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That was true throughout this second-half surge the Lions made, putting the rest of the league on notice heading into 2023. And it certainly was true Sunday night in Green Bay, where the Lions turned in another turnover-free performance to beat the Packers and Rodgers, the two-time reigning MVP whose late fourth-quarter interception proved decisive.

But only after Goff and the Lions’ offense were able to execute their 4-minute offense to close things out. And while it was an unexpected hook-and-ladder play on second-and-long just before the 2-minute warning that got everyone’s attention, it was the play offensive coordinator Ben Johnson dialed up on fourth-and-1 that sealed things. Empty backfield. Quick snap. Quick throw. Ballgame.

“The game on the line, you want it in your hands,” Goff said after his 9-yard completion to DJ Chark clinched the win with 1:12 to play. “We’ve come a long way in two years and I think this was a nice culmination of that. We got the win, and it feels good, but yeah, finishing it that way, I loved the call. Knew it was going to be the call. It was a great play.”

It was hardly the only one he made in the second half Sunday night, when he went 10-of-13 for 109 yards and made probably his best throw all season: a 43-yard completion to Kalif Raymond that set up the Lions’ go-ahead touchdown midway through the third quarter.

‘He made some big throws, man’

“In the critical moments in that game, in the second half when we really needed it,” Campbell said, “he made some big throws, man.”

Those are the kind of throws that can change more than a coach’s opinion, too. An entire fan base has warmed up to Goff over the past couple months, in particular. Don’t think he hasn’t noticed, either.

“It feels great,” he acknowledged with a smile Monday. “I’ve been on the flip side of that. And to be in a place where you are appreciated, you feel good. … The people here, it’s just a special place. And I’m proud to be a part of it.”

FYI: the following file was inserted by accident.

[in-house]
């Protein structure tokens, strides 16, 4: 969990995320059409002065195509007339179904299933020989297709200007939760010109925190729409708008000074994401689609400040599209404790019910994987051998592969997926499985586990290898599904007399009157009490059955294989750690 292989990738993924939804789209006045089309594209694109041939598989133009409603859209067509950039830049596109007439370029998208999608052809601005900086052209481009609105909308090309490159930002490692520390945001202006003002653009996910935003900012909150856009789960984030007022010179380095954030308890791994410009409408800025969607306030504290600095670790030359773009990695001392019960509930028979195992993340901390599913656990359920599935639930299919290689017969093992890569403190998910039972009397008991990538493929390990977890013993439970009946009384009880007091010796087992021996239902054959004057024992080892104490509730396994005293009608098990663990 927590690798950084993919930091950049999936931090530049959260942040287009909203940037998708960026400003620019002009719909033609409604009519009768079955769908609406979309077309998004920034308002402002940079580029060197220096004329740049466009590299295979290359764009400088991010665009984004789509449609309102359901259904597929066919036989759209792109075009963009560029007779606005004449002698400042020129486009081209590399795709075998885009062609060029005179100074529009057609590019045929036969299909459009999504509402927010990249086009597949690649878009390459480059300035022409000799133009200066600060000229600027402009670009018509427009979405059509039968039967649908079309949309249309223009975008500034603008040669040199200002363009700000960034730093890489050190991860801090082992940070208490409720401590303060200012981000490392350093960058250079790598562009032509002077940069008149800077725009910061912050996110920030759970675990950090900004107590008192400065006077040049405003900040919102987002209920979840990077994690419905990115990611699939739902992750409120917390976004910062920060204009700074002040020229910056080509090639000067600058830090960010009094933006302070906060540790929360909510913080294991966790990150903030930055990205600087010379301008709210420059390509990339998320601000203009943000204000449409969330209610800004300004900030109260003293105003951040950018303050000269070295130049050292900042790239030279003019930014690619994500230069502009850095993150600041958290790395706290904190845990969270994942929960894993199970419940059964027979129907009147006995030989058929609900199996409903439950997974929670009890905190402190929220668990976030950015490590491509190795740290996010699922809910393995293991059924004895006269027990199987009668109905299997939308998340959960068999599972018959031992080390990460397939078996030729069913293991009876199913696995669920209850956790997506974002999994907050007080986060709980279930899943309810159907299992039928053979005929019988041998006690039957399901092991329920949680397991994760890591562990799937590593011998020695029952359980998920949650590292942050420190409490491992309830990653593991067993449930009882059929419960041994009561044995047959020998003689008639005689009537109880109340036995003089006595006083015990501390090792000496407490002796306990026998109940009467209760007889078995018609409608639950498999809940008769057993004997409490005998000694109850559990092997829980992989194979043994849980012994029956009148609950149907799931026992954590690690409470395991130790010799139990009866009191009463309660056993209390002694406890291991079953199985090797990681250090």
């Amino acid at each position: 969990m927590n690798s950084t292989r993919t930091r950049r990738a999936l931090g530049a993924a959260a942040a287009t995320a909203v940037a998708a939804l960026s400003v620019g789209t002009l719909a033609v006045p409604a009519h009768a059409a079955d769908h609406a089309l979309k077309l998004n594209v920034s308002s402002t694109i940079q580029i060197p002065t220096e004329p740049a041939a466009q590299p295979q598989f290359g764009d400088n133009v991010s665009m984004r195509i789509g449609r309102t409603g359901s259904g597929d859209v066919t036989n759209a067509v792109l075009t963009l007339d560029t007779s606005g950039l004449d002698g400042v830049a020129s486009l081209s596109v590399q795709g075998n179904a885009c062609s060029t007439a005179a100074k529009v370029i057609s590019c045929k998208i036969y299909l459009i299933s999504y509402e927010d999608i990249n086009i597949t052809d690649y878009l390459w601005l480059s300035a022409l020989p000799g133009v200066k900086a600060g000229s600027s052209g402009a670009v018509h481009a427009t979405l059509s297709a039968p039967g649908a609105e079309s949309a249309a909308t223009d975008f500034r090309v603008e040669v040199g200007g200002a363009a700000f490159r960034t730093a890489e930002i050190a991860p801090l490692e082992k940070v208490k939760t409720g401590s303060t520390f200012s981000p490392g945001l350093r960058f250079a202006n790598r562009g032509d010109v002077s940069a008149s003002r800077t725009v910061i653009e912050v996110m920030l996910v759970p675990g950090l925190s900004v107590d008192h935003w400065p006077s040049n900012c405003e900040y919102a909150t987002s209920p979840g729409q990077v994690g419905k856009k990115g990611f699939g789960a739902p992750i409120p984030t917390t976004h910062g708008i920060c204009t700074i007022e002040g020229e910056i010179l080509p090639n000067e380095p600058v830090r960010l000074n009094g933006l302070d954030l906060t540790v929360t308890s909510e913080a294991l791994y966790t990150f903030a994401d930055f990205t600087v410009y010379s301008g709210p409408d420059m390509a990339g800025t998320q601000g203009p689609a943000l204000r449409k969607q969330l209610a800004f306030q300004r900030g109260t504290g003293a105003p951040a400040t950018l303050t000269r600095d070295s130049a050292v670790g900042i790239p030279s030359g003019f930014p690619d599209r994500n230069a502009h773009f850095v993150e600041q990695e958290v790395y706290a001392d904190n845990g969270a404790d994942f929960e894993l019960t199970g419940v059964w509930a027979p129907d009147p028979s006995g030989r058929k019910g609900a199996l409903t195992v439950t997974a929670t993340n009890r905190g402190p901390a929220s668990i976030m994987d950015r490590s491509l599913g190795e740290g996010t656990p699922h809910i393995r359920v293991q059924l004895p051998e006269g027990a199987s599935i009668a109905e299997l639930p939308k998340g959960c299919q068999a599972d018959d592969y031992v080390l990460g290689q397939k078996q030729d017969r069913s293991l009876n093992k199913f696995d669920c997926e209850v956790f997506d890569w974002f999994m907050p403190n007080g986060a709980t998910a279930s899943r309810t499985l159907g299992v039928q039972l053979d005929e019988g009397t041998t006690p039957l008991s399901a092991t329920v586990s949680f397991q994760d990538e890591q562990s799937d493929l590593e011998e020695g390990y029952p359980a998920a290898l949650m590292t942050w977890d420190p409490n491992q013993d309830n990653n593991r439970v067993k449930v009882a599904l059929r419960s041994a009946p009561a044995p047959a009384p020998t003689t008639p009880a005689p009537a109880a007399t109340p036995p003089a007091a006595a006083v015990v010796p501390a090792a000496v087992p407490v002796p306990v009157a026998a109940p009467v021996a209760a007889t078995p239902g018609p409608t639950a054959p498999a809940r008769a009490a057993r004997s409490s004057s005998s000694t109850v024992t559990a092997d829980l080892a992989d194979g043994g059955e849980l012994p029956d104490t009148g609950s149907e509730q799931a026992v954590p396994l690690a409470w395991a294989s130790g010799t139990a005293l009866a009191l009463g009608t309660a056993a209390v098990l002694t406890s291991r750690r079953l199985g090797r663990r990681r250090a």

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For how long, though? That has been the lingering question ever since the trade. One winning season won’t end that debate, nor should it. But now that we’re a year removed from that split-screen reality show with Stafford and the Rams beginning their march to a Super Bowl title, there’s a growing sentiment in Detroit that not only has the trade worked out just fine — the Lions’ will pick sixth overall in this year’s draft with the Rams’ selection — but so might Goff as a long-term starter here.

He’s only 28, and halfway through a four-year, $134 million extension he signed with the Rams before they dumped him. And with the Lions fully expecting to contend for the NFC North title next season, maybe Goff is something more than just a bridge to the future for this franchise. Maybe the Lions can hold off on trying to find their franchise quarterback in the draft.

“He fits us, he really does,” Campbell said of Goff, whose 2022 passer rating (99.3) ranked seventh in the NFL, just ahead of Buffalo’s Josh Allen. “We’re about running the football, play-action pass … and when you do those things, you need a quarterback that can get you in the right play and is very good with his accuracy and his decision-making. And he fits the bill on all of that.”

And when asked again if he thinks Goff is his quarterback going forward, Campbell didn’t hesitate.

“Yeah, I do,” he replied, and he didn’t feel the need to add a qualifier.

john.niyo@detroitnews.com

Twitter: @JohnNiyo